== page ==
The frugal state fair.

th7 The frugal state fair.The county or state fair is one of the biggest money pits in the world. These places exist to part you from your cash, whether it’s for food or rides (or both).

A partial solution: Be a judge at the chili cook-off. I promise you won’t want to eat another bite for the rest of the day, or possibly until the next afternoon.

It’s not that the chili and salsas were bad. Quite the opposite: All were good and most were excellent. But after you’ve had 70 or 80 spoons’ worth, with bites of tortillas and sips of water in between, you simply can’t face any other comestibles.

You might also be averse to any carnival rides that move faster than the average baby can crawl. At the end of the day I did manage one ride, the “1,000 Nights” – a large platform that rotates clockwise, very high and very fast. By the time the first full rotation had ended, I was second-guessing that decision out loud.


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s0660153 sc7 300x300 Want a $50 Staples card?I must have been one of the nerdiest kids in Cumberland County, NJ, because I looked forward to the first day of school.

The first hint was the mid-August appearance of school supplies at Woolworth’s, Mr. Big, Diskay and other stores in the small city closest to our rural township. While the other kids shrieked and grabbed their throats in despair, I secretly  loved the sight of all that notebook paper waiting to be filled with words.

Back when the Earth was still cooling, “school supplies” mostly meant a blue three-ring binder (but only if last year’s was completely kaput), yellow No. 2 pencils (no pens until at least fifth grade), wide-ruled paper and maybe, if you were lucky, a big pink eraser. We made bookcovers out of brown grocery bags. Only the teacher had crayons and Magic Markers.

If eight-year-old me had seen the box of school supplies Staples shipped last week, the sensory overload might have put me in the emergency room.

A composition book with a leaf-and-ladybug design in pale pink and orange. Refillable mechanical pencils made just for small children, i.e., with “break-resistant” lead. Two-pocket folders with Teenage Mutant Ninja Turtle motifs. A clipboard with an oh-so-cuuute of a beagle puppy. th5 150x150 Want a $50 Staples card?

Three-by-five-inch lined journals in bright florals and random, boldly colored patterns. Erasers that look like lipsticks, complete to the plastic top — and in patterns that match the journals. Pencils in patterns that match both the erasers and the journals, and a Spongebob Squarepants pencil sharpener to ready them for writing.

Want some of this for yourself? Or anything else Staples sells? Enter this week’s giveaway.


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Summer on the wane.

th6 150x150 Summer on the wane.The raspberries are winding down. I was picking from a pint to almost a quart every day for a while. Lately they’re ripening much more slowly and the ones that do ripen seem a bit collapsed and/or partly eaten.

Birds, I figured – until the day I saw wasps and honeybees landing on berries before I could get to them. They’d grab hold, lock on, and start sucking/chewing away.

This was so entertaining to watch that I had a hard time blaming them for bogarting the berries I really, really wanted for the freezer.

Can’t really blame them: I, too, want to extract every last bit of sweetness before the season ends.


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th 1 150x150 Thrift shops, free museums and a $100 Tweetchat. Today is Thrift Shop Day, and the Savers/Value Village folks say we’re all about saving the Benjamins. The company’s new survey revealed that 47 percent of U.S. residents shop at la segunda, and more than one-third of us say they shop secondhand more often now than they did three years ago.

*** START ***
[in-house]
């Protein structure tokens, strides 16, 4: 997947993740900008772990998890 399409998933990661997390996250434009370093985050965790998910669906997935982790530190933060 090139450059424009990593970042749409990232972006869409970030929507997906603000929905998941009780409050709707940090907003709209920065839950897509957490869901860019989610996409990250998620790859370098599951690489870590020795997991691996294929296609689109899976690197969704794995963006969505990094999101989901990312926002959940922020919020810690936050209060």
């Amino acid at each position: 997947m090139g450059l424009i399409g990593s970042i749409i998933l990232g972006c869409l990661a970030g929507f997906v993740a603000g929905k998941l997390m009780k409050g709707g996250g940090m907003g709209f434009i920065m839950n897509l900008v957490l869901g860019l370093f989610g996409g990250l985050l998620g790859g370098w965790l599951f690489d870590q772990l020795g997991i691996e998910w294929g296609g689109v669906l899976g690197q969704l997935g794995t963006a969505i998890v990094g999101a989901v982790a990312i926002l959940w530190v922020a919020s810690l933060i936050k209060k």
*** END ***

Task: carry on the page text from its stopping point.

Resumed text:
Is it the economy? Or is it that more and more people are realizing how much fun it can be to prospect for marked-down items, some of which you won’t find anywhere else?

Well, 52 percent of those surveyed say “it feels like a treasure hunt” and 35 percent love finding “truly unique” items. If you’re a retro-fashionista, secondhand stores are the place to find vintage shoulder-pad suits, cargo pants or the perfect bridesmaid’s dress to wear to the prom or (with appropriate attitude) to a wedding.


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Things I no longer buy.

th4 150x150 Things I no longer buy.Last year I voluntarily downsized my salary, i.e., I decided not to rush to replace all the income lost when MSN Money kicked all its writers to the virtual curb.

Since then I’ve had to make some very conscious choices about what – and whether – to buy. Less money = fewer expenditures.

News flash, right? But what surprises me isn’t that I’m spending less. It’s that I don’t miss any of those things very much.


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card225 300x150 Giveaway: Two $25 gift cards, via Swagbucks.Any time I give away a gift card the response is tremendous. And why not? Although some people think that GCs make awful presents, the chance to get a head start on a want or a need is fine by me. (And, apparently, by you.)

This week’s giveaway, sponsored by the Swagbucks rewards program, gives two lucky readers $25 in scrip – or, maybe in cash.

That’s because the winners get to choose any $25 e-gift card that Swagbucks offers, and among those offers is a $25 PayPal card. Thus you could choose to cash in for greenbacks or stick with shopping, at sites like Amazon, Target, Starbucks, Lowe’s, Home Depot, CVS, iTunes, GameStop and many others.


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th3 Smartphones: As important as deodorant?Some people are a bit too e-connected: carrying their smartphones around like fifth limbs, endlessly checking their screens, ignoring their children in favor of cat photos or an updated Facebook status.